Remind me never to get a job writing the obituary column for a local newspaper in a non-specific American town. Not only do you have to work 16-hour days – six days a week – but they stick you in a windowless basement with a computer that shouts “Click here! Click here! Click here!” whenever it encounters a pop-up. And, although they obviously pay you enough to live in a nice apartment full of modern art, you’re always getting passed over for that big promotion to head news reporter. (What? Like it’s too much of a step up?)
As if that weren’t enough, it’s highly likely that you’ll become the target of a serial killer who places obituary notices in the paper before murdering his victims. That’s what’s happening to Denise Wilcox, heroine of the 2006 TV movie Obituary. Look, here she is:
And here’s one of her obituaries:
I have to admit I’m not surprised she keeps losing out on that reporter job, what with sentences like: “Her love for theatrical plays was endless and being social with her closest dear friends, was something that she truly loved” [sic]. I hope she’s leaving that piece out of her portfolio, to be honest. Anyway, it’s not long before a pop-up ad appears and thankfully obscures Denise’s rather dire copy:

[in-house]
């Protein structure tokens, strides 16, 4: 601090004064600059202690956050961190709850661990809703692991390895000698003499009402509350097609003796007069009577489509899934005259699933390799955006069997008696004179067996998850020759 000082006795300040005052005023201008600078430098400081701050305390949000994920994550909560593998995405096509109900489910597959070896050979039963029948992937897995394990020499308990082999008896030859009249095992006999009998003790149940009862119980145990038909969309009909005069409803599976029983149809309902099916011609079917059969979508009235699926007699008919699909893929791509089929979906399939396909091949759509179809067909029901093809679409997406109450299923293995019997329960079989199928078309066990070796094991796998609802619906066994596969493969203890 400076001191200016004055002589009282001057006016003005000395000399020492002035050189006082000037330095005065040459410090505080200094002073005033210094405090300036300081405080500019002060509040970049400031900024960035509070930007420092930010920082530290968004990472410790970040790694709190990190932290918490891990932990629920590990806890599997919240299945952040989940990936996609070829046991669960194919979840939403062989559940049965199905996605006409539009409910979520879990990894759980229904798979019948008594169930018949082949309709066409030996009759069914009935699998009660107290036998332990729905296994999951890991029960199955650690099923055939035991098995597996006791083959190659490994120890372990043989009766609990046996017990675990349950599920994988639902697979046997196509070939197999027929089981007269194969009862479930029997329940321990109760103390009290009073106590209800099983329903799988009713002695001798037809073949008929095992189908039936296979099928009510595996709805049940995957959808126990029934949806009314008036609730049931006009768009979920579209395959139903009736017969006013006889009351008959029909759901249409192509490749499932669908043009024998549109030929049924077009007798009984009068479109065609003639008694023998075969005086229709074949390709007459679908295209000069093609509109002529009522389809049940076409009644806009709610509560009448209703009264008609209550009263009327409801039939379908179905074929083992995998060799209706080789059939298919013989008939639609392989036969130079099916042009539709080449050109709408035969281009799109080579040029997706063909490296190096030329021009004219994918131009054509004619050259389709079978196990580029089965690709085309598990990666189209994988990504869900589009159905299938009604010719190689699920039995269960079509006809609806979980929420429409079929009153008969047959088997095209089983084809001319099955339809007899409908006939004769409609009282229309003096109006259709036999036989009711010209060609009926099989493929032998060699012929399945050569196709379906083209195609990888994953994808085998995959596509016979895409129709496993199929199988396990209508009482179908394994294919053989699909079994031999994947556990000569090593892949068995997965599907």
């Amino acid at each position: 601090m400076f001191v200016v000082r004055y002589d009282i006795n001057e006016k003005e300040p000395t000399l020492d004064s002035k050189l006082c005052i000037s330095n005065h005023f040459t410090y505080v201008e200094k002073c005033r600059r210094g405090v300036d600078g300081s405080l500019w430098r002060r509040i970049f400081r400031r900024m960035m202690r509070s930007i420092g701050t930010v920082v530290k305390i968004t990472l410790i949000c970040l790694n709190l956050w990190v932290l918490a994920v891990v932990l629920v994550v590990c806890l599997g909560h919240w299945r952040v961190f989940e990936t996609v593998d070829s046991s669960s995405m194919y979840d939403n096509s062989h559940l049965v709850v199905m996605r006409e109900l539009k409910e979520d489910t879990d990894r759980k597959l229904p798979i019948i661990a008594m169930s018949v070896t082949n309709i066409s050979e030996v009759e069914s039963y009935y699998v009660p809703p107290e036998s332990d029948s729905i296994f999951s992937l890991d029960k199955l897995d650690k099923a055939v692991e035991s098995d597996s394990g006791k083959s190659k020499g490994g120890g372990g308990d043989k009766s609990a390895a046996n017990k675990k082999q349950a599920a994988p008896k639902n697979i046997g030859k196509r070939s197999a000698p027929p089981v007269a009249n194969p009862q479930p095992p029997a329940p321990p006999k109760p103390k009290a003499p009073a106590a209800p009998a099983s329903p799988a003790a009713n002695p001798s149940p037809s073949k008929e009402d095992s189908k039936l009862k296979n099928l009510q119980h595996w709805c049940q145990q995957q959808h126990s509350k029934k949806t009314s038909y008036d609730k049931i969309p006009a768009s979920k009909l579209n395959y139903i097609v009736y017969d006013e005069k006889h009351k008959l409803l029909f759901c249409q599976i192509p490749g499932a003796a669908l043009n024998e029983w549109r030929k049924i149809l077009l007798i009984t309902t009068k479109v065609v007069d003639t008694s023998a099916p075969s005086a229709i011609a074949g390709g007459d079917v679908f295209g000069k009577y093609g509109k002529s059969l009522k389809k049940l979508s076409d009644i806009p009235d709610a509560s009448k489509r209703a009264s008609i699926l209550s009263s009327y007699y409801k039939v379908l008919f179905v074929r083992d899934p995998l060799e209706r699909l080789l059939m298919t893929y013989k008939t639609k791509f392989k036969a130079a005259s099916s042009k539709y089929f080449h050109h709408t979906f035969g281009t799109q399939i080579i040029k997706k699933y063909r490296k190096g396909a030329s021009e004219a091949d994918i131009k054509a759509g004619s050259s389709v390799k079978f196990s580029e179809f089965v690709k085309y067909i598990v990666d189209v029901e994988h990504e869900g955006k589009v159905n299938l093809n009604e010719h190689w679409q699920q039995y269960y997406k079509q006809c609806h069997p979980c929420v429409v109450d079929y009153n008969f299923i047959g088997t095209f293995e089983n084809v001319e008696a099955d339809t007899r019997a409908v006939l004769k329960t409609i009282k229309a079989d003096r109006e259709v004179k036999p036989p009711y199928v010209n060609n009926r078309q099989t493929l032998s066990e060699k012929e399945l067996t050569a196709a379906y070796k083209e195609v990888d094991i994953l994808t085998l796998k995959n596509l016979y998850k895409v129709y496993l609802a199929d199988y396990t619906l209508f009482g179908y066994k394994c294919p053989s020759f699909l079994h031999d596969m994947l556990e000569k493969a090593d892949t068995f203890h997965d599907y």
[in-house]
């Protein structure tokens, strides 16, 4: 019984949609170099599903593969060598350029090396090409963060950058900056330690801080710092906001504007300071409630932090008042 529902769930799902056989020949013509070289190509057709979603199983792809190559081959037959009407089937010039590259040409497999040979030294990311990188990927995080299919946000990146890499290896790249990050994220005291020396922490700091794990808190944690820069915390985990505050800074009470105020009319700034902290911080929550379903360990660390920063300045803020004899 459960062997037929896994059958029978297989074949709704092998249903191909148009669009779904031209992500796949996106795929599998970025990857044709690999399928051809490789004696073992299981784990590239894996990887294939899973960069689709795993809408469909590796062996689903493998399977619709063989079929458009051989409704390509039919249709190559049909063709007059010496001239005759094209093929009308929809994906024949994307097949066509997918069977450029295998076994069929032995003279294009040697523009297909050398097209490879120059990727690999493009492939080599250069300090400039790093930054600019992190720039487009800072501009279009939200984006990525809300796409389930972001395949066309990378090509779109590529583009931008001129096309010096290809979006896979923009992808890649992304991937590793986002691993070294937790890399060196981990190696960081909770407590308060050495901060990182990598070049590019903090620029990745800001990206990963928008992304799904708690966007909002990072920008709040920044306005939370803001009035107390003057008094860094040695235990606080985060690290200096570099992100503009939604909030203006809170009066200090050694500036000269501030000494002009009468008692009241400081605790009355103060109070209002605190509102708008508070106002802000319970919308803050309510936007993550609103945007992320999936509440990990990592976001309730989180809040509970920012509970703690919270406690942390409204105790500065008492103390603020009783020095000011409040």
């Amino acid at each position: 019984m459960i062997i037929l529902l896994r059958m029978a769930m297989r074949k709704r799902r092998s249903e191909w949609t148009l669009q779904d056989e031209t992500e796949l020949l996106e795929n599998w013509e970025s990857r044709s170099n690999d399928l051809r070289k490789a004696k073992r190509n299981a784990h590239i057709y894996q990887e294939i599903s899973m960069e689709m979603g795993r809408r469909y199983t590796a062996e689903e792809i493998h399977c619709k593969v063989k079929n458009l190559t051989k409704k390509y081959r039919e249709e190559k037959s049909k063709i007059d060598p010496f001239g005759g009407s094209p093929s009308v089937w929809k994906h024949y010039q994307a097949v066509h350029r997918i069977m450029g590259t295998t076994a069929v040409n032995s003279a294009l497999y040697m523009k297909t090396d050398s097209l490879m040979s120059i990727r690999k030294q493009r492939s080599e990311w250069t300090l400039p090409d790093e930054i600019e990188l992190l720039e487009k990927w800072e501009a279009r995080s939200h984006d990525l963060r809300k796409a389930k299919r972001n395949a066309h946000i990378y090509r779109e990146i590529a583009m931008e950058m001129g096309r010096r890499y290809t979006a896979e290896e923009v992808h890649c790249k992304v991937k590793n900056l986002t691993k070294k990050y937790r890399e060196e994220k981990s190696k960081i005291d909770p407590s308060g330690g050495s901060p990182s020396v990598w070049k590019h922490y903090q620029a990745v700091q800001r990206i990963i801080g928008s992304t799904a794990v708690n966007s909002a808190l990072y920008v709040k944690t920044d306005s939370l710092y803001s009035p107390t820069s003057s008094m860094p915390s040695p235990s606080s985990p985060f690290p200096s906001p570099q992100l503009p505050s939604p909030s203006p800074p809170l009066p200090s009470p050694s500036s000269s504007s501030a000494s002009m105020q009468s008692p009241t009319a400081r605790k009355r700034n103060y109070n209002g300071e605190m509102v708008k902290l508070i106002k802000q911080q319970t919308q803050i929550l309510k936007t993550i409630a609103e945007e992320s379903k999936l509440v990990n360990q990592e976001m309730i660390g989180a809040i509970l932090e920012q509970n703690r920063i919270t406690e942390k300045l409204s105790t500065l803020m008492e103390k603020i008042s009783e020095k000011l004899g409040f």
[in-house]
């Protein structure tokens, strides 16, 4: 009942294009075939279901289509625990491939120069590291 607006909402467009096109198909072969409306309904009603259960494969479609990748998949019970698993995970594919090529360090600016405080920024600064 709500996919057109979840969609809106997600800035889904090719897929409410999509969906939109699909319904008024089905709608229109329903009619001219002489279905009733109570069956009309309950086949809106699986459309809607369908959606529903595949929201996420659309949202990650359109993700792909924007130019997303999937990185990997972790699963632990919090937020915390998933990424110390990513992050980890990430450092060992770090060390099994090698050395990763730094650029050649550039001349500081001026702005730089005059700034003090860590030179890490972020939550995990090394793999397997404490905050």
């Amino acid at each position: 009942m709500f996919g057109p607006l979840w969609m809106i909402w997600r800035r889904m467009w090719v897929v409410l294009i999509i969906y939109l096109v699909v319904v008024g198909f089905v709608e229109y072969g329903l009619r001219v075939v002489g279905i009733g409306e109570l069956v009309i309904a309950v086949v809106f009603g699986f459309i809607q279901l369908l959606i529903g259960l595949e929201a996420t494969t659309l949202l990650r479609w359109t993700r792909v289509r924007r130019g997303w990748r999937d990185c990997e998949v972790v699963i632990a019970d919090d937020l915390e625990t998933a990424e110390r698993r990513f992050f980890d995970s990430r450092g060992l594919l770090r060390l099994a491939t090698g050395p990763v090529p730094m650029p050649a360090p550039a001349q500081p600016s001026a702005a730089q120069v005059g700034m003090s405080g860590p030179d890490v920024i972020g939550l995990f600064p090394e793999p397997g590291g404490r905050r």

Swiftly followed by another:
Eek! That’s not an advert – it’s another one of those messages from the serial killer! Luckily, Denise doesn’t have her pop-up blocker switched on or she never would’ve received it. Now she’ll have to phone Lorna Woods and warn her that she’s in danger from a killer! But will Lorna believe her? You bet she won’t... What a terrifying TV movie quandary!
Obituary isn’t a terrifying TV movie, however. In fact, it’s only really mildly suspenseful (and, even then, only towards the end). Denise manages to completely neglect her 16-hours-a-day job to investigate the murders – and, by “investigate”, I mean she spreads out lots of newspapers on the floor and goes through them with a highlighter pen colouring in any handy clues she comes across (she’s obviously been inspired by Suzanne Somers’ research techniques in Exclusive):
Oh yeah, that’s Denise’s pet iguana in the photo there. Isn’t she kooky? (Denise, that is.) And yet somehow lonely... If only the right man would come along and – oh wait, that’s right: her ex-boyfriend just got that promotion she was after and has come to work at the newspaper. How, like, conflicted she must be feeling about that. Let’s just hope he doesn’t turn out to be the killer, anyway!
As is unfortunately the case with many movies of this type, what starts out fairly engaging gets a bit tiresome after an hour or so. Obituary is vaguely stylish with a likeable enough heroine, but isn’t quite demented enough to pay out on its outlandish premise. Denise’s opening narration works quite well, and it’s a shame it’s not picked up on because it provides Obituary with a spark of personality that’s absent elsewhere.
And no iguana-boiling scene? Lazy!